“Thorstein Veblen wrote that it is the essential task of the business executive to ever-advance sharp practice into the territory previously understood as crime.”
Wired writer David Mamet’s pithy summary seems to nicely capture whats going on in the executive suites of Microsoft lately. The company is becoming an increasingly problematic player in the tech industry, turning number of practices like patent trolling and astroturfing into actual lines of business while its product line flounders.
In 2011 US hardware and software companies were forced to spend $29.2 billion in 2011 to defend themselves from patent trolls, a cost that is, of course, simply passed on to the consumer. As Bloomberg points out Microsoft is using these “patent privateers” to attack Google and Apple:
To harry other nations without attacking them, monarchs like England’s Elizabeth I commissioned ship captains to plunder merchant vessels, creating a type of pirate known as a privateer.
The term is used today to describe businesses that obtain patents from technology companies and then file infringement lawsuits against the sellers’ competitors.
Tech companies use privateers to distract their adversaries or collect royalties on the patents without provoking retaliatory litigation, said Ron Laurie, managing director of Inflexion Point Strategy LLC in Palo Alto, California.
Nokia Oyj (NOK), Microsoft Corp. (MSFT) and Alcatel-Lucent are among companies connected with these licensing firms.
In addition, attacking rivals via patent trolls, Microsoft has taken to trolling directly, approaching Android handset manufacturers and threatening them with endless litigation unless they pay up. The similarity between patent trolling and business model of the mafia is hard not to notice and its one that was actually pioneered by Microsoft’s former CTO.
Now we have Microsoft itself engaging in it more and more. As noted in the Bloomberg article “Five years ago, any connections with patent-assertion companies reflected poorly, now that’s kind of history and everyone’s singing ‘How can I get in on this action?’”
Microsoft now makes more off of Android phones that it does off of Windows phones. This strange situation pretty much ensures that things will get worse as they look for ways of increasing that revenue stream.
When they are not feeding the patent trolls, or being one themselves, Microsoft seems to be spending millions astroturfing, trying to bait the government into suing Google. As Readwrite.com’s Dan Lyon puts it:
For years Microsoft has devoted massive resources and energy to waging a sneaky shadow war against Google, fielding an army of lobbyists and front groups that exist almost completely to spread anti-Google propaganda, including ICOMP.org, the Association for Competitive Technology, FairSearch and SafeGov.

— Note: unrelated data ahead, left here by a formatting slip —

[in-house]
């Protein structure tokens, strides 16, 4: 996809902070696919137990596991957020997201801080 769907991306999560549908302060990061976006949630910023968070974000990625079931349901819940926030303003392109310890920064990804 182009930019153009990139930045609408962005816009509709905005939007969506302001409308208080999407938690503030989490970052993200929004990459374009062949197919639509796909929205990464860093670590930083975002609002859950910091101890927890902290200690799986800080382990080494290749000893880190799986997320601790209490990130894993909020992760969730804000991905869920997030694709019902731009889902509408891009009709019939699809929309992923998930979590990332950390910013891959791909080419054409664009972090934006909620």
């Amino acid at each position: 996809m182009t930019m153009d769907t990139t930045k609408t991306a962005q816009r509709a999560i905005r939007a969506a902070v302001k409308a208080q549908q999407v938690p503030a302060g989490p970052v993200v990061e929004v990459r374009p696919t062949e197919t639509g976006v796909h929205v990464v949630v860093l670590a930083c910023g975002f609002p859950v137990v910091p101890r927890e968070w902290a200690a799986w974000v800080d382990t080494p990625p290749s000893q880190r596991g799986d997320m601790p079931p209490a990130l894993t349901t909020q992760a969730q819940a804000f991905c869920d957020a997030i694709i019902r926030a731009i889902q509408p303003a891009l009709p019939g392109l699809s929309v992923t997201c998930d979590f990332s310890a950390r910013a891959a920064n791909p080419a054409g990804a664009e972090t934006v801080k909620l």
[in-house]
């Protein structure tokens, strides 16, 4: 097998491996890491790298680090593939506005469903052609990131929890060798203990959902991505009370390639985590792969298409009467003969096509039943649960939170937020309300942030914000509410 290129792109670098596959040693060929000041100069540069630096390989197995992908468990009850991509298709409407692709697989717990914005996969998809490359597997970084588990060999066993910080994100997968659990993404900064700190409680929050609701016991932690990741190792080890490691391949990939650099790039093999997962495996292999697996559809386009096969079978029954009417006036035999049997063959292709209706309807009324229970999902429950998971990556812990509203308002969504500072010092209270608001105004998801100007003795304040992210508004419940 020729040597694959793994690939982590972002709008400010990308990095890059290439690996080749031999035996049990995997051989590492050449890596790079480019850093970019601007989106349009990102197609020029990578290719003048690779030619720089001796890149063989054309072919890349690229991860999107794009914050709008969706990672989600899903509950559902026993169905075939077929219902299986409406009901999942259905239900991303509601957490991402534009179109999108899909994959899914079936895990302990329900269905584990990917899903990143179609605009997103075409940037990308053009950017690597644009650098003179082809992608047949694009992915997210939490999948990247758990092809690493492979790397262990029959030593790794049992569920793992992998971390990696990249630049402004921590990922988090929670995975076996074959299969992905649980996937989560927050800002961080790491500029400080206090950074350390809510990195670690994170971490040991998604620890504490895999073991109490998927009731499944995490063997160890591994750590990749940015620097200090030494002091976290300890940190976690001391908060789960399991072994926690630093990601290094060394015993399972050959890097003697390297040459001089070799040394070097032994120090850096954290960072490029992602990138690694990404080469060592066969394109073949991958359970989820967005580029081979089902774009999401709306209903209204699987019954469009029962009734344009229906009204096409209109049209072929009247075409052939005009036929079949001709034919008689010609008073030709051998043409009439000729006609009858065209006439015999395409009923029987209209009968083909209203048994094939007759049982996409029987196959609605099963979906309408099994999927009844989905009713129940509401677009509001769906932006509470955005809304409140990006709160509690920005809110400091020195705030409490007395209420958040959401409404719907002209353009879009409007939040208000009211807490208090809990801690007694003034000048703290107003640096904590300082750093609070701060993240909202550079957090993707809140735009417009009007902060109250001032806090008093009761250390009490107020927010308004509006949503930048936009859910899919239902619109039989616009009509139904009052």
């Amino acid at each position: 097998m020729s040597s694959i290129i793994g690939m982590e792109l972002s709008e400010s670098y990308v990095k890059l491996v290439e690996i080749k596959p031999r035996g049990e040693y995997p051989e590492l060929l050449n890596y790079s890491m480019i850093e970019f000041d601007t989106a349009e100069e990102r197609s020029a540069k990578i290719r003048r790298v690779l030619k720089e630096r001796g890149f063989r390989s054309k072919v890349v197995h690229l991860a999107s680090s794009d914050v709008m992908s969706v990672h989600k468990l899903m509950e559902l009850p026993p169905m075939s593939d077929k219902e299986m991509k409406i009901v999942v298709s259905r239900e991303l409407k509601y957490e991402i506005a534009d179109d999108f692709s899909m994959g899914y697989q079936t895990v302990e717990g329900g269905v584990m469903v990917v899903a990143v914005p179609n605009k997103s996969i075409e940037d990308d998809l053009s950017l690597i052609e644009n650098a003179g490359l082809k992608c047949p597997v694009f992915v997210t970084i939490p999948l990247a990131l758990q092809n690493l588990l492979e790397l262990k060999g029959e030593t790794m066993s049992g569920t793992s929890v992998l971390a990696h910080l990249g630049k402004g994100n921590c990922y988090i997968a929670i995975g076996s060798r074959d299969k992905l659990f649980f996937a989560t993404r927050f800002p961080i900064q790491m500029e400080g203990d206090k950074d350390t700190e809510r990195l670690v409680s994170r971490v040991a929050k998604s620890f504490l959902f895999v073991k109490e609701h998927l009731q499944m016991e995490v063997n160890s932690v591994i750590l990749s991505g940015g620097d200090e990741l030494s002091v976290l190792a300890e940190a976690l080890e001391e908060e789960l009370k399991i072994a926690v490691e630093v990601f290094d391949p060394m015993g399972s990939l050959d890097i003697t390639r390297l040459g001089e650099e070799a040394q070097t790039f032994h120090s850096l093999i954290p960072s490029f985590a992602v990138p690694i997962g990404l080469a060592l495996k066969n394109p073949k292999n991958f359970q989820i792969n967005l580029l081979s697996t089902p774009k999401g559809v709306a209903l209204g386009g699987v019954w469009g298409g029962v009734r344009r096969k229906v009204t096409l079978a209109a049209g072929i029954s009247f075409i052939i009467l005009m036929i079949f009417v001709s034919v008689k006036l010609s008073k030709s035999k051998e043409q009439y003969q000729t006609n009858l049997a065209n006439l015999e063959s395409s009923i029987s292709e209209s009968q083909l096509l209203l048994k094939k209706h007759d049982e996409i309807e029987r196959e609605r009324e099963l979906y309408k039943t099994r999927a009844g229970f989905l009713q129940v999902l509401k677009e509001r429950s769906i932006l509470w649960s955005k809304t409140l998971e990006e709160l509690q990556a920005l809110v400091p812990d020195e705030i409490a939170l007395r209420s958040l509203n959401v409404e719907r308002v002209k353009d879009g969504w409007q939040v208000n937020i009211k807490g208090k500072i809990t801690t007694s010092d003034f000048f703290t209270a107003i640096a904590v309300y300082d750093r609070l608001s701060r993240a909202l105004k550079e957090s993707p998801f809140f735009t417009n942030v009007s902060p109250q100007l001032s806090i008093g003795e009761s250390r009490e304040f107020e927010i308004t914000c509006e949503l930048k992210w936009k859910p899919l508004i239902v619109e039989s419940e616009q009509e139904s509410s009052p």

They call themselves “industry groups,” and they have lots of members, but they’re basically Microsoft fronts devoted to hating on Google.
That article is a pretty eye-opening even if you were already aware of Microsoft past shady business practices. It also mentions that Mark Penn, the man behind the Facebook’s Google smear campaign and who is bringing political attack ads to the tech world (and who reports directly to Steve Ballmer) “has been going around Washington trying to recruit consultants, telling them that Microsoft has armed him with a $50 million budget to go after Google”.
Shockingly, none of this is shocking for those who follow the company closely. Asked about Microsoft’s new advertising efforts, Michael Cusumano, a professor at the MIT’s Sloan School of Management who has been writing about Microsoft since the 90s simply said “Nothing is below Microsoft. They have been playing dirty for a long time”.
So as good as Dan Lyon’s article is, its “Why Not Just Make Better Products?” conclusion sounds pretty naive. Gaming the system is increasingly common as a mainstream business strategy regardless of which industry you look at (look into “regulatory capture“). It’s how people get paid. The only apparent solution is to make the system harder to game.
Google has taken a step in that direction by creating a “prior art search tool”. StackExchange has also made a site to crowdsource the search for prior art. Both of these efforts aim to give patent examiners better tools in hopes that this will reduce the number of bad technology patents that are currently streaming out of the USPTO.
The astroturfing problem is a largely hidden epidemic and will probably need a browser functionality similar to Google’s Safe Browsing Techonology to even raise that issue into the public consciousness.
Fundamentally, the answer to the question “Why Not Just Make Better Products?” is because getting good products into peoples hands is hard. Sadly the current business environment makes it easier and potentially more profitable to focus on other strategies. Microsoft’s clearly chosen to spend their time and resources increase the risk of using competing products (via patent litigation and threats), expense involved in creating competing products (via Internet Explorer, patent licencing) and complexity (UEFI) of everything else so their own products (however risky, expensive and complex) seem like a bargain. They are doing this because it makes them money.
Until the incentives change we can expect Microsoft to keep advancing into territory previously understood as crime.